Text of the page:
Today, we celebrate a huge step towards protecting sharks, many of which are threatened with extinction. Grubhub, the popular online food delivery service, has banned the sale of shark fin products through its website and subsidiaries. It is joining the ranks of other companies like UPS and Marriott in rejecting the trade and transport of shark fins, and is the first food delivery service to take a stand for sharks.
Shark fin soup may not be everyone’s first seafood choice. But internationally, and especially in some Asian countries, the dish is a status symbol, and a single bowl can sell for up to $300. Shark finning, the practice of cutting off the shark’s fins, is less palatable. Since only the fins are used in the dish, the rest of the shark is often wasted—mutilated and tossed overboard to bleed to death, starve, suffocate, or become prey. Mmm… shark fin soup.
Oceana works to protect shark populations in our oceans, and is determined to end the destructive practice of shark finning, as well as the overfishing of threatened shark populations. We are not alone: over the past few years, concern about this wasteful practice has spread. Shark finning bans have been enacted in a number of countries and the European Union, and the practice has been made illegal in U.S. waters. Also more than ten U.S. states and territories have passed laws banning the possession, sale and trade of shark fins.
This is no small deal. Grub Hub features menus of more than 35,000 restaurants in over 900 U.S. cities. All of those restaurants are now prohibited from selling shark fin products through Grubhub.
Though the shark finning business is on the decline in the U.S. as more people become aware of the problem, as many as 73 million sharks are still killed each year to satisfy the international shark fin demand. This demand comes at a cost, and not just to those individual helpless animals—sharks are apex predators, which are important to ocean ecosystems. Without them those ecosystems could collapse.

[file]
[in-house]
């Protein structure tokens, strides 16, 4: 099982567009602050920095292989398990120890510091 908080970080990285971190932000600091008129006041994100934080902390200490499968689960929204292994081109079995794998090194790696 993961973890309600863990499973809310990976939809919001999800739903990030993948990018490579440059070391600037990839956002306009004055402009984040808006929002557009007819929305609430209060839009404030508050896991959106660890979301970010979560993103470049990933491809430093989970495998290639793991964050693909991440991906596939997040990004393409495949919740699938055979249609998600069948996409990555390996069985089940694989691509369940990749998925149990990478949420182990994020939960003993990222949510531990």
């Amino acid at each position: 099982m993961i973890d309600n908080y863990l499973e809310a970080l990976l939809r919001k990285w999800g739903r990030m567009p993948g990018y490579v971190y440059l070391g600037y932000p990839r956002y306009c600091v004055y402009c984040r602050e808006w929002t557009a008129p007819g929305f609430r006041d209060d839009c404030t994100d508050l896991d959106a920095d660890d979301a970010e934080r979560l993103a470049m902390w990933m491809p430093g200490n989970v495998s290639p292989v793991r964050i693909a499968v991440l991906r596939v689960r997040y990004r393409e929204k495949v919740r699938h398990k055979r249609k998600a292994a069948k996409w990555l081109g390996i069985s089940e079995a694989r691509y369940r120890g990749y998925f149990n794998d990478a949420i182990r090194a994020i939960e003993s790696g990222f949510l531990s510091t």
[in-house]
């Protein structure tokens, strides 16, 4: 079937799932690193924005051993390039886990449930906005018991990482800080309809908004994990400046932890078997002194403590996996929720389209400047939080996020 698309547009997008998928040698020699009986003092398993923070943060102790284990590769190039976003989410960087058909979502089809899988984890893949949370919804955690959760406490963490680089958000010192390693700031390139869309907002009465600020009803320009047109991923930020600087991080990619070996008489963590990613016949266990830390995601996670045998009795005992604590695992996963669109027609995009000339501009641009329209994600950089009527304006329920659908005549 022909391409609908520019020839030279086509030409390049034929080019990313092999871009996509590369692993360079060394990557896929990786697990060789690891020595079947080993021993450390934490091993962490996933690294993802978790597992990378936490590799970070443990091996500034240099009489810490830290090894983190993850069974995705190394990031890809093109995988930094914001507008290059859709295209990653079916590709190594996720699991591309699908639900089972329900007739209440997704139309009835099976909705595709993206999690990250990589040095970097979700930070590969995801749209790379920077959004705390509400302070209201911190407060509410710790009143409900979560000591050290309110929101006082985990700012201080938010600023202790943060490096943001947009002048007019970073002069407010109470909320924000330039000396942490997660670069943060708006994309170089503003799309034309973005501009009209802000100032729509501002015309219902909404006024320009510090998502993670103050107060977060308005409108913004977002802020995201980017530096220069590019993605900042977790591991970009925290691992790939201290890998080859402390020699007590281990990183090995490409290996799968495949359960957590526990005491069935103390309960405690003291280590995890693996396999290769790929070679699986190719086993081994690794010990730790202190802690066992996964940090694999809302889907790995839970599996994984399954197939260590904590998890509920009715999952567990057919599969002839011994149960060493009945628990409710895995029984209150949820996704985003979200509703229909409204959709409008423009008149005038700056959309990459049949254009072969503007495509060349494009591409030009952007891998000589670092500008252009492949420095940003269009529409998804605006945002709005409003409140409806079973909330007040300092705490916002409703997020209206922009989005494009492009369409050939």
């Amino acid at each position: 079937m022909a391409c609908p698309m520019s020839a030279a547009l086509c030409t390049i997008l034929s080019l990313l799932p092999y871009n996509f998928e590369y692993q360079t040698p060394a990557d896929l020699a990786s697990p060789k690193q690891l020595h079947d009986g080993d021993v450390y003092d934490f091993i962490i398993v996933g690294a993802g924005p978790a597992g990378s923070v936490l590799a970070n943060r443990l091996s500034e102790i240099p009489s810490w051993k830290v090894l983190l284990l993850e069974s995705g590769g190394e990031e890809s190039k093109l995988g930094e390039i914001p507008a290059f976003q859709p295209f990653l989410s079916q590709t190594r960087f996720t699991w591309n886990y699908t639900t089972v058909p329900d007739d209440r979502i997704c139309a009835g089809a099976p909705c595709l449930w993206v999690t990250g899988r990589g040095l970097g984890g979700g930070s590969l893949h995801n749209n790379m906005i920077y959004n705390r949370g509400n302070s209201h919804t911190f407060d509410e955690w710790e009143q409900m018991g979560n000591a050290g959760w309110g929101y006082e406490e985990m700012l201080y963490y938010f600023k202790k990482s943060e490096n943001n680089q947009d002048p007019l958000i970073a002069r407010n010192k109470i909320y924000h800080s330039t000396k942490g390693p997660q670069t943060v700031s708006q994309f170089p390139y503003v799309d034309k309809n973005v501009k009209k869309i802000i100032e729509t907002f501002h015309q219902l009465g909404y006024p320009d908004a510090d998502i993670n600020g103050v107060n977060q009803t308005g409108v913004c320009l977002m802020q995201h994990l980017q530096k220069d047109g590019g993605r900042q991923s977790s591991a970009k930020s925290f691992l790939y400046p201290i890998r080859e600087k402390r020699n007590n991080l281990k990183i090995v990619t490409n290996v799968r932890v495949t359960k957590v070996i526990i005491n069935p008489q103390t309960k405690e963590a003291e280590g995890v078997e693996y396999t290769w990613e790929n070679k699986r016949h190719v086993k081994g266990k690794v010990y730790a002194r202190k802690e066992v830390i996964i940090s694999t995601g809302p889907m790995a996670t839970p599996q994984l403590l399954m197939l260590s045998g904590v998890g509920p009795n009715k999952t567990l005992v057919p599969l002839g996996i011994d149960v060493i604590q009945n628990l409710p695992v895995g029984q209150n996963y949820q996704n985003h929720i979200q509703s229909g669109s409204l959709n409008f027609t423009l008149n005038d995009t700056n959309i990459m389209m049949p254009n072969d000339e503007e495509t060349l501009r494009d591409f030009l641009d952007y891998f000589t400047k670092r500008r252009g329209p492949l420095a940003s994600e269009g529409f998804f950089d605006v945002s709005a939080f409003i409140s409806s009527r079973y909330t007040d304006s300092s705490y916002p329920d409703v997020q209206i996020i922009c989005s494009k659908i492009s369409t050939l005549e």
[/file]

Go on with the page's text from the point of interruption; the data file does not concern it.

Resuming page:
The North Carolina scallop fishery provides a striking example of this: As shark populations off North Carolina dwindled, cownose rays no longer had a predator, so their numbers increased. The larger population of rays then consumed many more bay scallops than they had previously. This predation led to a collapse of the scallop fishery, hurting fishermen’s livelihoods. The loss of scallops, a filtering bivalve species, also led to degraded water quality which has implications for other species, as well. Here, declining shark populations spawned a destructive ripple effect. Clearly, sharks are more environmentally and economically valuable in our oceans than they are in soup.
Grubhub is doing its part to end shark finning and restoring shark populations in our oceans. But despite victories like these, sharks are still in serious trouble.
Sharks are vulnerable to extinction because of low reproductive rates and slow growth. Since they have difficulty replenishing their populations, almost all of the more than 400 shark species in the world’s oceans are in trouble. Last year, the International Union for Conservation of Nature (IUCN) found that a quarter of all shark and ray species are threatened with extinction. Even in the U.S., where shark finning is illegal, sharks are far from safe. A 2012 study by Stony Brook University evaluated the DNA of sharks served in shark fin soup in 14 U.S. cities. The researchers discovered that consumers could unknowingly be consuming the fins of species that are considered to be at-risk, including the globally endangered scalloped hammerhead.
Thanks to Grubhub, shark fins will no longer be available to consumers who order online from many restaurants in the U.S. But the fight to protect sharks is not over. We must continue to speak out against shark finning, and work to end this senseless practice.